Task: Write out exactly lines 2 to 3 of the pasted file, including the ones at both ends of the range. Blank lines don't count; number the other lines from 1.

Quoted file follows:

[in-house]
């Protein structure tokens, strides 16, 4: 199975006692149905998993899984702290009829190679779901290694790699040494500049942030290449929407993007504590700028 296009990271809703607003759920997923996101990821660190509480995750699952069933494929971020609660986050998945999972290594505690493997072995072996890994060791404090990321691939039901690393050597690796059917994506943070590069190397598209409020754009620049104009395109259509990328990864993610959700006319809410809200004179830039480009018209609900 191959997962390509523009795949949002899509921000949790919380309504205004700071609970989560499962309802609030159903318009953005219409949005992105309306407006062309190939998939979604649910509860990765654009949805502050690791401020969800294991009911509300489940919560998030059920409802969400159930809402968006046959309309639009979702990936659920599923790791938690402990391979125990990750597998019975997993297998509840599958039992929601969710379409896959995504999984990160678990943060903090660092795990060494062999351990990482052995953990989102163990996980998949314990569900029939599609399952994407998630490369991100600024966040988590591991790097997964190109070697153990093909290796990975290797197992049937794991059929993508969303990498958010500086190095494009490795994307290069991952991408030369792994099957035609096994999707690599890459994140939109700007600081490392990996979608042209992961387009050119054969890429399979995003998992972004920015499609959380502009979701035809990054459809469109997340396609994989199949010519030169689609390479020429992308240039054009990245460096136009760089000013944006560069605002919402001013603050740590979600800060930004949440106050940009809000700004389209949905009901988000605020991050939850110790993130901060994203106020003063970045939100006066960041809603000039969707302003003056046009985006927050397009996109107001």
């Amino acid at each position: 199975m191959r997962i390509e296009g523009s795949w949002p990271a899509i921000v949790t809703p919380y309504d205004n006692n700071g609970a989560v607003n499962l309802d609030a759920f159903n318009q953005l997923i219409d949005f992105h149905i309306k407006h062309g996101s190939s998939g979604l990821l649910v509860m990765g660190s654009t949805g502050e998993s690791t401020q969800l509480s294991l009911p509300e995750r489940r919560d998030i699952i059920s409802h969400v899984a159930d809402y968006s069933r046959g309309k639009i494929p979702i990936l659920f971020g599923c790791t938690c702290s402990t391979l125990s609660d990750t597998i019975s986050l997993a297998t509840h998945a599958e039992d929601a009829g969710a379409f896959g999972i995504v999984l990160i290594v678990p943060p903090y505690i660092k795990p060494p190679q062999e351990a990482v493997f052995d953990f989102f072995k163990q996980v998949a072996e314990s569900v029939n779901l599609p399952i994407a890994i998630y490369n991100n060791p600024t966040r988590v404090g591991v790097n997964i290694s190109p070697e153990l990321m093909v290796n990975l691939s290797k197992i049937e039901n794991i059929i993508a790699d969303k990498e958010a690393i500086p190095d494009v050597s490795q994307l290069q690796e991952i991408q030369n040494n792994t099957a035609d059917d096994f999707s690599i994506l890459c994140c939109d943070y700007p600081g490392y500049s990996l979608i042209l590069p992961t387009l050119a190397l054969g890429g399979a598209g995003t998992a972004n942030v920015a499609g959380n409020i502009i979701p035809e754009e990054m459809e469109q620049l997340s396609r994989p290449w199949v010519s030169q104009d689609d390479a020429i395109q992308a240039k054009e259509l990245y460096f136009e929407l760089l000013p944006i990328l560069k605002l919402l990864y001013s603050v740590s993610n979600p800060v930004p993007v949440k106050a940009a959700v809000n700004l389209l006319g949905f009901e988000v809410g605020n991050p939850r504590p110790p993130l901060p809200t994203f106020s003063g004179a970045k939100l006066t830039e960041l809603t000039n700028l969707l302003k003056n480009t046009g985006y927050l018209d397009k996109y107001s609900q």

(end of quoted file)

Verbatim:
């Protein structure tokens, strides 16, 4: 199975006692149905998993899984702290009829190679779901290694790699040494500049942030290449929407993007504590700028 296009990271809703607003759920997923996101990821660190509480995750699952069933494929971020609660986050998945999972290594505690493997072995072996890994060791404090990321691939039901690393050597690796059917994506943070590069190397598209409020754009620049104009395109259509990328990864993610959700006319809410809200004179830039480009018209609900 191959997962390509523009795949949002899509921000949790919380309504205004700071609970989560499962309802609030159903318009953005219409949005992105309306407006062309190939998939979604649910509860990765654009949805502050690791401020969800294991009911509300489940919560998030059920409802969400159930809402968006046959309309639009979702990936659920599923790791938690402990391979125990990750597998019975997993297998509840599958039992929601969710379409896959995504999984990160678990943060903090660092795990060494062999351990990482052995953990989102163990996980998949314990569900029939599609399952994407998630490369991100600024966040988590591991790097997964190109070697153990093909290796990975290797197992049937794991059929993508969303990498958010500086190095494009490795994307290069991952991408030369792994099957035609096994999707690599890459994140939109700007600081490392990996979608042209992961387009050119054969890429399979995003998992972004920015499609959380502009979701035809990054459809469109997340396609994989199949010519030169689609390479020429992308240039054009990245460096136009760089000013944006560069605002919402001013603050740590979600800060930004949440106050940009809000700004389209949905009901988000605020991050939850110790993130901060994203106020003063970045939100006066960041809603000039969707302003003056046009985006927050397009996109107001």
């Amino acid at each position: 199975m191959r997962i390509e296009g523009s795949w949002p990271a899509i921000v949790t809703p919380y309504d205004n006692n700071g609970a989560v607003n499962l309802d609030a759920f159903n318009q953005l997923i219409d949005f992105h149905i309306k407006h062309g996101s190939s998939g979604l990821l649910v509860m990765g660190s654009t949805g502050e998993s690791t401020q969800l509480s294991l009911p509300e995750r489940r919560d998030i699952i059920s409802h969400v899984a159930d809402y968006s069933r046959g309309k639009i494929p979702i990936l659920f971020g599923c790791t938690c702290s402990t391979l125990s609660d990750t597998i019975s986050l997993a297998t509840h998945a599958e039992d929601a009829g969710a379409f896959g999972i995504v999984l990160i290594v678990p943060p903090y505690i660092k795990p060494p190679q062999e351990a990482v493997f052995d953990f989102f072995k163990q996980v998949a072996e314990s569900v029939n779901l599609p399952i994407a890994i998630y490369n991100n060791p600024t966040r988590v404090g591991v790097n997964i290694s190109p070697e153990l990321m093909v290796n990975l691939s290797k197992i049937e039901n794991i059929i993508a790699d969303k990498e958010a690393i500086p190095d494009v050597s490795q994307l290069q690796e991952i991408q030369n040494n792994t099957a035609d059917d096994f999707s690599i994506l890459c994140c939109d943070y700007p600081g490392y500049s990996l979608i042209l590069p992961t387009l050119a190397l054969g890429g399979a598209g995003t998992a972004n942030v920015a499609g959380n409020i502009i979701p035809e754009e990054m459809e469109q620049l997340s396609r994989p290449w199949v010519s030169q104009d689609d390479a020429i395109q992308a240039k054009e259509l990245y460096f136009e929407l760089l000013p944006i990328l560069k605002l919402l990864y001013s603050v740590s993610n979600p800060v930004p993007v949440k106050a940009a959700v809000n700004l389209l006319g949905f009901e988000v809410g605020n991050p939850r504590p110790p993130l901060p809200t994203f106020s003063g004179a970045k939100l006066t830039e960041l809603t000039n700028l969707l302003k003056n480009t046009g985006y927050l018209d397009k996109y107001s609900q």